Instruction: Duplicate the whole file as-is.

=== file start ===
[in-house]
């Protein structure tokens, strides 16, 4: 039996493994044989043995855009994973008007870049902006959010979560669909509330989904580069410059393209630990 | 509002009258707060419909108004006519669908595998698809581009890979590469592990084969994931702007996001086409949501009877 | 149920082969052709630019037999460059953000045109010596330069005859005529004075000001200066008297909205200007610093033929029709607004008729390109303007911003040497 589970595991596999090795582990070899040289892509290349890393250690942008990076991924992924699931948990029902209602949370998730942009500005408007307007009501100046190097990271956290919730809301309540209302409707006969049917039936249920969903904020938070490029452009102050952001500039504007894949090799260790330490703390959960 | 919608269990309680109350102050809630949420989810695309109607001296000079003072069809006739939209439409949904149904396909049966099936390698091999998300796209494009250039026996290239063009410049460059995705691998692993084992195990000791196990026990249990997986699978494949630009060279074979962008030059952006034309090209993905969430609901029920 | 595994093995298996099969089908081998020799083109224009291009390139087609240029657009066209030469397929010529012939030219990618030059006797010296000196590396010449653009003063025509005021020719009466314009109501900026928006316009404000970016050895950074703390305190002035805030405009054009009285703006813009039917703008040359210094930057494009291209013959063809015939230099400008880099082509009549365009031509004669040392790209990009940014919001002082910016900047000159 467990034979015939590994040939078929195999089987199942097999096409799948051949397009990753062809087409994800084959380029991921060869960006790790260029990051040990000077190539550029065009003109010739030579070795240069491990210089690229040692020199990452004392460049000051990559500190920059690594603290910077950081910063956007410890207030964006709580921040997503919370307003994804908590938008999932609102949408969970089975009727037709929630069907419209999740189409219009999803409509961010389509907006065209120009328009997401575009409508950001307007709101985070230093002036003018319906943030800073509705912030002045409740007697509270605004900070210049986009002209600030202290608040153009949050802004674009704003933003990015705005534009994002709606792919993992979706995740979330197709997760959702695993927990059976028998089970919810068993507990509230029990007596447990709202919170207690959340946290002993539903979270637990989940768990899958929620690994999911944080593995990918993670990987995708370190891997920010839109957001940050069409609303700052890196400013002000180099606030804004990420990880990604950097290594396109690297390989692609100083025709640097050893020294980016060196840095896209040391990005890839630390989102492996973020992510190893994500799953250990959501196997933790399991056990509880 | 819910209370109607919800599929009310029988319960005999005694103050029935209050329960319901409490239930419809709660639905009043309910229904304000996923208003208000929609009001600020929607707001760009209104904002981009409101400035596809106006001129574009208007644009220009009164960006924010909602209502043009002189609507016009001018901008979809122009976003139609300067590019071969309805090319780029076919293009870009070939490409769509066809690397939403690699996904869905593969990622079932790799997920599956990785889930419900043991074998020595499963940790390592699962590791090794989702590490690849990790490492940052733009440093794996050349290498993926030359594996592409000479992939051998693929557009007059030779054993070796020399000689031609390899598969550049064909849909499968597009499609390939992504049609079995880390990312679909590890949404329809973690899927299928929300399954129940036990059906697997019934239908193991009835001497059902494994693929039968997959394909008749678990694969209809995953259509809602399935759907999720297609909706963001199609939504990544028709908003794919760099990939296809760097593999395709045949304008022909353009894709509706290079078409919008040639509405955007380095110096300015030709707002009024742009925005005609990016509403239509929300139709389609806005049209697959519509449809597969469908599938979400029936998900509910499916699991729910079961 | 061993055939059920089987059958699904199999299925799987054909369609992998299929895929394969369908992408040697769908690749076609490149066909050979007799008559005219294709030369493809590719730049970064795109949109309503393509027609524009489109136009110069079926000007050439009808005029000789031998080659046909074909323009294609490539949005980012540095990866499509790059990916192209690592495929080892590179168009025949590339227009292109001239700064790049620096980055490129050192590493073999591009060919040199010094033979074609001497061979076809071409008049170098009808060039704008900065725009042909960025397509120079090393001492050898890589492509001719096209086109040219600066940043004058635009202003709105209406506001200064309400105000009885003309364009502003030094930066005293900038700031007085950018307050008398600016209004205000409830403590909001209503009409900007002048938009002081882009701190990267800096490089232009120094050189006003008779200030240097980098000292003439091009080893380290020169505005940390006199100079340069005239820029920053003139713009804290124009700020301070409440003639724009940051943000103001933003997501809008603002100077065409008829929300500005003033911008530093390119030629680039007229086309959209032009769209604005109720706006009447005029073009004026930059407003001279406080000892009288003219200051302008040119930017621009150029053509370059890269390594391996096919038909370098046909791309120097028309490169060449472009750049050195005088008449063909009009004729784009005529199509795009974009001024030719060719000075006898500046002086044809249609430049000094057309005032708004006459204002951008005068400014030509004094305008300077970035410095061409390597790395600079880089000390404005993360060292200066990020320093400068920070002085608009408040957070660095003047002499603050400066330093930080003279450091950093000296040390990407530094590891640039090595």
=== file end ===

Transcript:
[in-house]
């Protein structure tokens, strides 16, 4: 039996493994044989043995855009994973008007870049902006959010979560669909509330989904580069410059393209630990 | 509002009258707060419909108004006519669908595998698809581009890979590469592990084969994931702007996001086409949501009877 | 149920082969052709630019037999460059953000045109010596330069005859005529004075000001200066008297909205200007610093033929029709607004008729390109303007911003040497 589970595991596999090795582990070899040289892509290349890393250690942008990076991924992924699931948990029902209602949370998730942009500005408007307007009501100046190097990271956290919730809301309540209302409707006969049917039936249920969903904020938070490029452009102050952001500039504007894949090799260790330490703390959960 | 919608269990309680109350102050809630949420989810695309109607001296000079003072069809006739939209439409949904149904396909049966099936390698091999998300796209494009250039026996290239063009410049460059995705691998692993084992195990000791196990026990249990997986699978494949630009060279074979962008030059952006034309090209993905969430609901029920 | 595994093995298996099969089908081998020799083109224009291009390139087609240029657009066209030469397929010529012939030219990618030059006797010296000196590396010449653009003063025509005021020719009466314009109501900026928006316009404000970016050895950074703390305190002035805030405009054009009285703006813009039917703008040359210094930057494009291209013959063809015939230099400008880099082509009549365009031509004669040392790209990009940014919001002082910016900047000159 467990034979015939590994040939078929195999089987199942097999096409799948051949397009990753062809087409994800084959380029991921060869960006790790260029990051040990000077190539550029065009003109010739030579070795240069491990210089690229040692020199990452004392460049000051990559500190920059690594603290910077950081910063956007410890207030964006709580921040997503919370307003994804908590938008999932609102949408969970089975009727037709929630069907419209999740189409219009999803409509961010389509907006065209120009328009997401575009409508950001307007709101985070230093002036003018319906943030800073509705912030002045409740007697509270605004900070210049986009002209600030202290608040153009949050802004674009704003933003990015705005534009994002709606792919993992979706995740979330197709997760959702695993927990059976028998089970919810068993507990509230029990007596447990709202919170207690959340946290002993539903979270637990989940768990899958929620690994999911944080593995990918993670990987995708370190891997920010839109957001940050069409609303700052890196400013002000180099606030804004990420990880990604950097290594396109690297390989692609100083025709640097050893020294980016060196840095896209040391990005890839630390989102492996973020992510190893994500799953250990959501196997933790399991056990509880 | 819910209370109607919800599929009310029988319960005999005694103050029935209050329960319901409490239930419809709660639905009043309910229904304000996923208003208000929609009001600020929607707001760009209104904002981009409101400035596809106006001129574009208007644009220009009164960006924010909602209502043009002189609507016009001018901008979809122009976003139609300067590019071969309805090319780029076919293009870009070939490409769509066809690397939403690699996904869905593969990622079932790799997920599956990785889930419900043991074998020595499963940790390592699962590791090794989702590490690849990790490492940052733009440093794996050349290498993926030359594996592409000479992939051998693929557009007059030779054993070796020399000689031609390899598969550049064909849909499968597009499609390939992504049609079995880390990312679909590890949404329809973690899927299928929300399954129940036990059906697997019934239908193991009835001497059902494994693929039968997959394909008749678990694969209809995953259509809602399935759907999720297609909706963001199609939504990544028709908003794919760099990939296809760097593999395709045949304008022909353009894709509706290079078409919008040639509405955007380095110096300015030709707002009024742009925005005609990016509403239509929300139709389609806005049209697959519509449809597969469908599938979400029936998900509910499916699991729910079961 | 061993055939059920089987059958699904199999299925799987054909369609992998299929895929394969369908992408040697769908690749076609490149066909050979007799008559005219294709030369493809590719730049970064795109949109309503393509027609524009489109136009110069079926000007050439009808005029000789031998080659046909074909323009294609490539949005980012540095990866499509790059990916192209690592495929080892590179168009025949590339227009292109001239700064790049620096980055490129050192590493073999591009060919040199010094033979074609001497061979076809071409008049170098009808060039704008900065725009042909960025397509120079090393001492050898890589492509001719096209086109040219600066940043004058635009202003709105209406506001200064309400105000009885003309364009502003030094930066005293900038700031007085950018307050008398600016209004205000409830403590909001209503009409900007002048938009002081882009701190990267800096490089232009120094050189006003008779200030240097980098000292003439091009080893380290020169505005940390006199100079340069005239820029920053003139713009804290124009700020301070409440003639724009940051943000103001933003997501809008603002100077065409008829929300500005003033911008530093390119030629680039007229086309959209032009769209604005109720706006009447005029073009004026930059407003001279406080000892009288003219200051302008040119930017621009150029053509370059890269390594391996096919038909370098046909791309120097028309490169060449472009750049050195005088008449063909009009004729784009005529199509795009974009001024030719060719000075006898500046002086044809249609430049000094057309005032708004006459204002951008005068400014030509004094305008300077970035410095061409390597790395600079880089000390404005993360060292200066990020320093400068920070002085608009408040957070660095003047002499603050400066330093930080003279450091950093000296040390990407530094590891640039090595």